Mapleton, Utah's First LDS Meetinghouse

The first dedicated LDS meetinghouse in Mapleton, Utah was built in 1893.

The community of Union Bench was an extension of Springville, but the growing community that would soon become Mapleton hit a turning point when they built their first dedicated public meetinghouse for The Church of Jesus Christ of Latter-Day-Saints. Settlement began in 1856 and the small church branch met in a public schoolhouse located near the center of town. The schoolhouse, even with an addition made to provide more space, did not last forever. The branch was officially organized into a ward in 1888. Around this time, a larger meetinghouse was needed for both the school and the church.

As a new school was finished in 1890 and the church meetings moved there the members of the Church recognized they needed a dedicated meetinghouse. A committee was formed to find a building site and local member Matilda Streeper offered to donate one acre of land if construction of the new church began immediately. Construction on the church began in 1889, the church was dedicated in 1892, and in 1893 it was completed and meetings started. The meetinghouse was a stepping-stone into Union Bench becoming a town. As the new school and church were completed, the community pulled together to petition for township. As the Mapleton ward, named after a grove of trees near the canyon, made up a majority of the community’s population, the town came to be known as Mapleton, Utah.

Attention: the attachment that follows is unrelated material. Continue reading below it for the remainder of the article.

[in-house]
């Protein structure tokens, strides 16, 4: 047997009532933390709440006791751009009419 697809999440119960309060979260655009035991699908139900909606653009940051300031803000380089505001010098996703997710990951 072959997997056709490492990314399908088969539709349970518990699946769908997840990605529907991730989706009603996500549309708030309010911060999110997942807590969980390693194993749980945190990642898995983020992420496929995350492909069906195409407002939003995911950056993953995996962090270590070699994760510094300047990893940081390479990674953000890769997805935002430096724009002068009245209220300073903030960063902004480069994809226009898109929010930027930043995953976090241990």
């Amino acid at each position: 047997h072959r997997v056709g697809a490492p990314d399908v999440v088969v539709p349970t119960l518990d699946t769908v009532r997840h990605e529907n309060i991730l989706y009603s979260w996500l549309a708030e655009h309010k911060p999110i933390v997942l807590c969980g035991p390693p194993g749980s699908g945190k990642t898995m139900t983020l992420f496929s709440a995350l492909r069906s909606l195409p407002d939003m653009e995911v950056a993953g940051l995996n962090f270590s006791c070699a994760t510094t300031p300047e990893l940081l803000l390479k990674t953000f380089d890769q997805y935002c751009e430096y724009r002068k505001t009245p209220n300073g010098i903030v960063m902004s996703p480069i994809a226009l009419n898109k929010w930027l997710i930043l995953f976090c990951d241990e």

The meetinghouse stood and satisfied the needs of the ward for many years. The building was sturdy and any hazards to it were swiftly taken care of, but as Mapleton continued to grow after gaining town status the need for a bigger meetinghouse arose. In the 1930s, the Great Depression hit the town and the population struggled. The church and town leaders worked closely together to combat poverty and support the struggling families by finding different work projects to provide work receipts that could be exchanged for food. One of these projects was the demolition of the old meetinghouse and the construction of a new one, which is still standing. The new chapel cost $35,000, half of which was donated by the local community. The chapel was completed in 1938 and dedicated for use in 1941 and is still in use today. You can find a plaque with a brief history outside the chapel, as well as historical photos on the walls inside which convey some of the heritage of the early Mapleton residents.

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